3D printing/additive manufacturing is where three-dimensional models are constructed from digital files prepared in 3D modelling software. Currently, this technology isn’t restricted to one technology like it was when it was first created, rather it now covers a variety of technologies that involves layer-by-layer fabrication.
3D printing is not a new invention, though it only gained popularity in recent years. But it has been known for a long time in the industry. This technology began as a method of prototyping for large industries, but later on, manufacturers began creating budget-friendly 3D printers meant for hobbyists and small businesses.
- 1 DIFFERENCE BETWEEN ADDITIVE AND SUBTRACTIVE MANUFACTURING
- 2 PROCESS OF 3D PRINTING
- 3 3D PRINTING TECHNOLOGIES
- 4 REVOLUTION OF 3D PRINTING
- 5 MASS PRODUCTION USING 3D PRINTING
- 6 USES OF 3D PRINTING
DIFFERENCE BETWEEN ADDITIVE AND SUBTRACTIVE MANUFACTURING
Though both additive and subtractive manufacturing processes are used hand-in-hand due to their overlapping range of applications, they differ. Additive manufacturing creates objects by adding materials layer-by-layer. Subtractive manufacturing, on the other hand, creates parts by removing materials.
Subtractive manufacturing begins with metals, solid blocks, or other materials that can be shaped by drilling, cutting, boring, or grinding. These processes can be performed by CNC machines or manually. This process is usually used to create parts in metals or plastic meant for prototyping, end-user parts, as well as manufacturing tooling. Processes used in subtractive manufacturing includes laser cutting, water jet cutting, and electric discharge machining.
Additive manufacturing, on the other hand, adds materials layer by layer, and each successful layer is bonded to the preceding later till the parts of the design are completed. The 3D printer deposits the materials, then it’s melted, and the powder is then fused. The parts 3D printed usually requires some finishing and cleaning in order to achieve the final products. It’s applied in manufacturing industries, engineering, prototyping, and also the production of complex products that are hard to achieve in other manufacturing processes.
PROCESS OF 3D PRINTING
The process of 3D printing usually depends on the technology being used. The Fused Deposition Modeling process is the most popular technology that creates parts by heating the material and creating layers of the material. Another technology that is much used is Laser sintering. This technology uses lasers or projectors to fuse plastic and metal powder.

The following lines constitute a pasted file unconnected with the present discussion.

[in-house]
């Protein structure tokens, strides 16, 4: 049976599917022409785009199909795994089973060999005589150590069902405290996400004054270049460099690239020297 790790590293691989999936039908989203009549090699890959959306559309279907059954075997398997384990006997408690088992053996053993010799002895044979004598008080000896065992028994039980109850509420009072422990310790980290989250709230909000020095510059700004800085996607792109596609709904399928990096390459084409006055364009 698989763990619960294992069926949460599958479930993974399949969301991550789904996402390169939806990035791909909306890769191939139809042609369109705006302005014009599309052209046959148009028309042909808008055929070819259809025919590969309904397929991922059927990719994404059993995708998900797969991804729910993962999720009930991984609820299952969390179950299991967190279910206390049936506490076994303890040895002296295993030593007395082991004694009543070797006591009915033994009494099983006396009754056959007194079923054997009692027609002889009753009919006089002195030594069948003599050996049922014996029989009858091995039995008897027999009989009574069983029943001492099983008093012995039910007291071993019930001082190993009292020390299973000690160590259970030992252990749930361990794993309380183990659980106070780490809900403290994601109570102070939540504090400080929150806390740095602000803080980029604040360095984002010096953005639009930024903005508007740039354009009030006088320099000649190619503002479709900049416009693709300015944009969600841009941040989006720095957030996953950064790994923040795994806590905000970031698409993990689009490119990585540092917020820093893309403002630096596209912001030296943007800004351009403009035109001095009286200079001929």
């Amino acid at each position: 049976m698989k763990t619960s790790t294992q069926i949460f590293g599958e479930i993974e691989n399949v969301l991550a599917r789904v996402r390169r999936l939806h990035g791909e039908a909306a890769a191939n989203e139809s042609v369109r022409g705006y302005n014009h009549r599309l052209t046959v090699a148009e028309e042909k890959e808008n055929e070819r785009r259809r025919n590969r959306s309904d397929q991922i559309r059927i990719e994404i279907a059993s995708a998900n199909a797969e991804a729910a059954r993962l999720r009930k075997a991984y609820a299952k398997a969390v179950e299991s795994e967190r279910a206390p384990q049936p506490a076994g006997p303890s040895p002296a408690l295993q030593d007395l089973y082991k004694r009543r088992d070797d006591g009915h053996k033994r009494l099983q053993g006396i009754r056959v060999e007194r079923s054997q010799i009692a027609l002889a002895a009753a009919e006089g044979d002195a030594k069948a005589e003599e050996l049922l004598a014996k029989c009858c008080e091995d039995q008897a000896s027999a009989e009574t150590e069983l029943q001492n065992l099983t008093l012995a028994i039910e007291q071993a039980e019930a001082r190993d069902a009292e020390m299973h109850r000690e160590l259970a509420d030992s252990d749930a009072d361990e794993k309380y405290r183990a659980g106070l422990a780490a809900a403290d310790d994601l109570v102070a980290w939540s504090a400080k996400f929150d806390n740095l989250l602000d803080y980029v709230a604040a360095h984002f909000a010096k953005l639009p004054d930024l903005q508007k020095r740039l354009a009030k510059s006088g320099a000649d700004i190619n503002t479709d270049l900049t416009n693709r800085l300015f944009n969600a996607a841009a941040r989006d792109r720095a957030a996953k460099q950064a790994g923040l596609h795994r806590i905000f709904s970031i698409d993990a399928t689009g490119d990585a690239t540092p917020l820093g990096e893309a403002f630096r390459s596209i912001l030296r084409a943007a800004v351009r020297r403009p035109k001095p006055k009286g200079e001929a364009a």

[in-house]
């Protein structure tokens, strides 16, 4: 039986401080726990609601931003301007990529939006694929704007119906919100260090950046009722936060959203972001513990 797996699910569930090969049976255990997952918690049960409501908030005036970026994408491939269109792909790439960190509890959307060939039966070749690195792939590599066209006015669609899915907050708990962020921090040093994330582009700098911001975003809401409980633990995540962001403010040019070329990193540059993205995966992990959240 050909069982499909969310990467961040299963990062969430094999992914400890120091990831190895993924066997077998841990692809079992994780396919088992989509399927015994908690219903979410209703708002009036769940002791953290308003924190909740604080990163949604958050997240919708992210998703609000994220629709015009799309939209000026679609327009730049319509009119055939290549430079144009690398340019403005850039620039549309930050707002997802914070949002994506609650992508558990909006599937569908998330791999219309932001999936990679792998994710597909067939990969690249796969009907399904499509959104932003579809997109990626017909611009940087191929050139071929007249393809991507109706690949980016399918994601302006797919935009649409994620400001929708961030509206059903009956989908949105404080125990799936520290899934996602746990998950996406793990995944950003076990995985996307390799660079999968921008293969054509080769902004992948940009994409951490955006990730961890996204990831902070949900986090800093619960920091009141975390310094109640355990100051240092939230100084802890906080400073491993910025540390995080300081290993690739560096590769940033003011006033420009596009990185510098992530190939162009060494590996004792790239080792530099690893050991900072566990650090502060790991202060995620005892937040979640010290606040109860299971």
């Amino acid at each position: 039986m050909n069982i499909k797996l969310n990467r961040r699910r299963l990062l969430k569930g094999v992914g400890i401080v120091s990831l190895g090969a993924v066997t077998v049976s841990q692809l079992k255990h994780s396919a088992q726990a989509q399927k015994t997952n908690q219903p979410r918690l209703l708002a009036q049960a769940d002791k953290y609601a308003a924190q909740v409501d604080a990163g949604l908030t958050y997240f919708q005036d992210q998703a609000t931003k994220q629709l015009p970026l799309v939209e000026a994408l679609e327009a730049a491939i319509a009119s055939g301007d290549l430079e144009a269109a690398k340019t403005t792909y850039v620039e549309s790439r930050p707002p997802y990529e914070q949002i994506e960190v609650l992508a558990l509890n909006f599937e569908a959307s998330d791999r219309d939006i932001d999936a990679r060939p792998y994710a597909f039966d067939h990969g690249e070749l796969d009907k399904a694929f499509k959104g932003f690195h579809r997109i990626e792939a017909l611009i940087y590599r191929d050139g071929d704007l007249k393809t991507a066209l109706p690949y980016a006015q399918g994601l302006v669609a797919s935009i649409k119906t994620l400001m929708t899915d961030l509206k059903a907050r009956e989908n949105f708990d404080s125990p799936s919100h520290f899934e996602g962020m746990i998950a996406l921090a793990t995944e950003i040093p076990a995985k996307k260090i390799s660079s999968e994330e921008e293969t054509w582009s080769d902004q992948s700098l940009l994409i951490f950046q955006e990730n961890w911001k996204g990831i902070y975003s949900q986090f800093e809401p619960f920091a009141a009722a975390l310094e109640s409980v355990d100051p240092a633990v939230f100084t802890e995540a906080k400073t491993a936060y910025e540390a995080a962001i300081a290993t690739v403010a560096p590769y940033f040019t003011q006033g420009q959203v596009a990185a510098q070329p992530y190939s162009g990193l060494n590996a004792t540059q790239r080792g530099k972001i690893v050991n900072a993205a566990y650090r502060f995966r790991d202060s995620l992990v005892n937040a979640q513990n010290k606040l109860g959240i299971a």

3D printing usually begins with the design of a 3D model by the use of a 3D modeling software. There are various types of 3D modelling software that are used in the creation of 3D models, each of them meant for a specific niche.
Above: Tutorial on 3D printing in SelfCAD/Video Credit: SelfCAD/YouTube
Besides designing 3D models, there are other ways you can get models that you can customize and even 3D print. A good example is Thingiverse, Myminifactory, Cults3D, etc. Once you download them, you can import them to programs like SelfCAD then slice them. You can also hire a 3D designer to help you design your model.
After you’ve got your 3D model, you now need to slice them. Slicing is the process of splitting the model into layers that the 3D printer will be able to print. The purpose of slicing a 3D model is to generate the G-Code, which contains the instructions for the 3D printer. The G-Code has instructions relating to where the 3D printer should begin from, where to move to, and also where to conclude the 3D printing process.
The next step in the process is to upload the G-Code file into the 3D printer for actual production.
3D PRINTING TECHNOLOGIES
There are a good number of 3D printing technologies available. Let’s have a look at some of the most common ones.
Fused Deposition Modelling (FDM) / Fused Filament Fabrication (FFF)